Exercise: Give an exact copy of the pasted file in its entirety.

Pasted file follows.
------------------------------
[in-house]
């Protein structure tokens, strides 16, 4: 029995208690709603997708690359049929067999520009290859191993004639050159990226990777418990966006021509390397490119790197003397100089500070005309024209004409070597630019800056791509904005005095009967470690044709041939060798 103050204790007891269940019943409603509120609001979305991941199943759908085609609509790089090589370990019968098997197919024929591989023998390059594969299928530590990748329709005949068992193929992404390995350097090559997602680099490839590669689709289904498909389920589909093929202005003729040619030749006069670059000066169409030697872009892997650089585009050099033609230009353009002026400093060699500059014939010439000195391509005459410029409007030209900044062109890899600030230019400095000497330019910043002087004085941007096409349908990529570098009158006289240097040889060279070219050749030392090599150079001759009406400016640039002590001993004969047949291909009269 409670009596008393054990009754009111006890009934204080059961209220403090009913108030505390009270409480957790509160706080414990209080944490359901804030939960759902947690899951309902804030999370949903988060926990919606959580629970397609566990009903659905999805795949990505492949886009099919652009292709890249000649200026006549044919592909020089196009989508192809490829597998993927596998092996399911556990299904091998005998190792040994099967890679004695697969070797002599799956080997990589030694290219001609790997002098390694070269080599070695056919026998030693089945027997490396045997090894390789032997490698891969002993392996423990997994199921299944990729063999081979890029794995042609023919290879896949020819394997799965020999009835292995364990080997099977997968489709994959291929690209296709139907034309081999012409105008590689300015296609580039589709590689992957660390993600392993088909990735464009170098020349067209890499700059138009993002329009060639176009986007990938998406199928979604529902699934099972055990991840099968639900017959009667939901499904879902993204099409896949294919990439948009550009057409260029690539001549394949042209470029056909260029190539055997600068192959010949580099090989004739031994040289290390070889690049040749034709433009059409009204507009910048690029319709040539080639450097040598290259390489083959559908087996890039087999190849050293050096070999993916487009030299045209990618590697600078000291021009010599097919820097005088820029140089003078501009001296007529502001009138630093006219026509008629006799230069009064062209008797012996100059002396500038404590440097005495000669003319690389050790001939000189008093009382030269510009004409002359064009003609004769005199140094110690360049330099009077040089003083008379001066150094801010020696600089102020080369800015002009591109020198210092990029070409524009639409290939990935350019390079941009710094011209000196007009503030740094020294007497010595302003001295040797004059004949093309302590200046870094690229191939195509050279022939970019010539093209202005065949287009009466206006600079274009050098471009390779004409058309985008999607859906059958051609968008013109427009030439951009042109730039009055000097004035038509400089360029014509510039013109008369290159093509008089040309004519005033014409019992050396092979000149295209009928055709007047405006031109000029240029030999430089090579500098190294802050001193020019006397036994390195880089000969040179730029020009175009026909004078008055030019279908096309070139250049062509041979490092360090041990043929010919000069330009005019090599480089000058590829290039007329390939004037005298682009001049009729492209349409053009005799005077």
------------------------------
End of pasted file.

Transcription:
[in-house]
């Protein structure tokens, strides 16, 4: 029995208690709603997708690359049929067999520009290859191993004639050159990226990777418990966006021509390397490119790197003397100089500070005309024209004409070597630019800056791509904005005095009967470690044709041939060798 103050204790007891269940019943409603509120609001979305991941199943759908085609609509790089090589370990019968098997197919024929591989023998390059594969299928530590990748329709005949068992193929992404390995350097090559997602680099490839590669689709289904498909389920589909093929202005003729040619030749006069670059000066169409030697872009892997650089585009050099033609230009353009002026400093060699500059014939010439000195391509005459410029409007030209900044062109890899600030230019400095000497330019910043002087004085941007096409349908990529570098009158006289240097040889060279070219050749030392090599150079001759009406400016640039002590001993004969047949291909009269 409670009596008393054990009754009111006890009934204080059961209220403090009913108030505390009270409480957790509160706080414990209080944490359901804030939960759902947690899951309902804030999370949903988060926990919606959580629970397609566990009903659905999805795949990505492949886009099919652009292709890249000649200026006549044919592909020089196009989508192809490829597998993927596998092996399911556990299904091998005998190792040994099967890679004695697969070797002599799956080997990589030694290219001609790997002098390694070269080599070695056919026998030693089945027997490396045997090894390789032997490698891969002993392996423990997994199921299944990729063999081979890029794995042609023919290879896949020819394997799965020999009835292995364990080997099977997968489709994959291929690209296709139907034309081999012409105008590689300015296609580039589709590689992957660390993600392993088909990735464009170098020349067209890499700059138009993002329009060639176009986007990938998406199928979604529902699934099972055990991840099968639900017959009667939901499904879902993204099409896949294919990439948009550009057409260029690539001549394949042209470029056909260029190539055997600068192959010949580099090989004739031994040289290390070889690049040749034709433009059409009204507009910048690029319709040539080639450097040598290259390489083959559908087996890039087999190849050293050096070999993916487009030299045209990618590697600078000291021009010599097919820097005088820029140089003078501009001296007529502001009138630093006219026509008629006799230069009064062209008797012996100059002396500038404590440097005495000669003319690389050790001939000189008093009382030269510009004409002359064009003609004769005199140094110690360049330099009077040089003083008379001066150094801010020696600089102020080369800015002009591109020198210092990029070409524009639409290939990935350019390079941009710094011209000196007009503030740094020294007497010595302003001295040797004059004949093309302590200046870094690229191939195509050279022939970019010539093209202005065949287009009466206006600079274009050098471009390779004409058309985008999607859906059958051609968008013109427009030439951009042109730039009055000097004035038509400089360029014509510039013109008369290159093509008089040309004519005033014409019992050396092979000149295209009928055709007047405006031109000029240029030999430089090579500098190294802050001193020019006397036994390195880089000969040179730029020009175009026909004078008055030019279908096309070139250049062509041979490092360090041990043929010919000069330009005019090599480089000058590829290039007329390939004037005298682009001049009729492209349409053009005799005077």